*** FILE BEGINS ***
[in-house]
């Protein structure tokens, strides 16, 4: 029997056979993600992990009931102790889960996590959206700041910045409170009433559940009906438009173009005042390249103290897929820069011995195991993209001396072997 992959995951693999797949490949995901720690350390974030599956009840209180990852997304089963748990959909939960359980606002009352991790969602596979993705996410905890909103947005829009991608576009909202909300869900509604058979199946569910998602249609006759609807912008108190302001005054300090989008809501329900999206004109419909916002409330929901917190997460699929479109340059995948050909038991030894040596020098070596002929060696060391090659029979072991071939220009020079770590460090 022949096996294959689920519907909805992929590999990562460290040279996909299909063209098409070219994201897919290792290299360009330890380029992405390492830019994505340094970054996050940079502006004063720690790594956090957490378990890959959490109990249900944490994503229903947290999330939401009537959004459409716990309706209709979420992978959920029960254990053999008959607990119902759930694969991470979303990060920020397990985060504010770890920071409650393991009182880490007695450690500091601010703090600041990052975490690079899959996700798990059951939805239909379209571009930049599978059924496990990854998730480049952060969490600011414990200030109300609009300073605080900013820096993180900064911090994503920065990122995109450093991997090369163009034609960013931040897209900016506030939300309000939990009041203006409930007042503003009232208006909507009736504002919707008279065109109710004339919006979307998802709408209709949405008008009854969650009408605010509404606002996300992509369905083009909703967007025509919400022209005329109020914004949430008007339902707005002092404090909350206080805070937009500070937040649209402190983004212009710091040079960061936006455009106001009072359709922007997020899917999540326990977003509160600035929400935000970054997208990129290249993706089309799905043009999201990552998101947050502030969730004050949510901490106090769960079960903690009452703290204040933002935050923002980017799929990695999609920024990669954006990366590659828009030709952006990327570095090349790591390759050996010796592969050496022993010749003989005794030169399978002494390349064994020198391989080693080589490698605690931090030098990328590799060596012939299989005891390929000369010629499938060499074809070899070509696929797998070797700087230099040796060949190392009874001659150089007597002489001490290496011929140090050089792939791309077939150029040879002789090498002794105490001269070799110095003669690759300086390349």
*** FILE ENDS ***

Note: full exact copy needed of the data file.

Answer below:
[in-house]
């Protein structure tokens, strides 16, 4: 029997056979993600992990009931102790889960996590959206700041910045409170009433559940009906438009173009005042390249103290897929820069011995195991993209001396072997 992959995951693999797949490949995901720690350390974030599956009840209180990852997304089963748990959909939960359980606002009352991790969602596979993705996410905890909103947005829009991608576009909202909300869900509604058979199946569910998602249609006759609807912008108190302001005054300090989008809501329900999206004109419909916002409330929901917190997460699929479109340059995948050909038991030894040596020098070596002929060696060391090659029979072991071939220009020079770590460090 022949096996294959689920519907909805992929590999990562460290040279996909299909063209098409070219994201897919290792290299360009330890380029992405390492830019994505340094970054996050940079502006004063720690790594956090957490378990890959959490109990249900944490994503229903947290999330939401009537959004459409716990309706209709979420992978959920029960254990053999008959607990119902759930694969991470979303990060920020397990985060504010770890920071409650393991009182880490007695450690500091601010703090600041990052975490690079899959996700798990059951939805239909379209571009930049599978059924496990990854998730480049952060969490600011414990200030109300609009300073605080900013820096993180900064911090994503920065990122995109450093991997090369163009034609960013931040897209900016506030939300309000939990009041203006409930007042503003009232208006909507009736504002919707008279065109109710004339919006979307998802709408209709949405008008009854969650009408605010509404606002996300992509369905083009909703967007025509919400022209005329109020914004949430008007339902707005002092404090909350206080805070937009500070937040649209402190983004212009710091040079960061936006455009106001009072359709922007997020899917999540326990977003509160600035929400935000970054997208990129290249993706089309799905043009999201990552998101947050502030969730004050949510901490106090769960079960903690009452703290204040933002935050923002980017799929990695999609920024990669954006990366590659828009030709952006990327570095090349790591390759050996010796592969050496022993010749003989005794030169399978002494390349064994020198391989080693080589490698605690931090030098990328590799060596012939299989005891390929000369010629499938060499074809070899070509696929797998070797700087230099040796060949190392009874001659150089007597002489001490290496011929140090050089792939791309077939150029040879002789090498002794105490001269070799110095003669690759300086390349």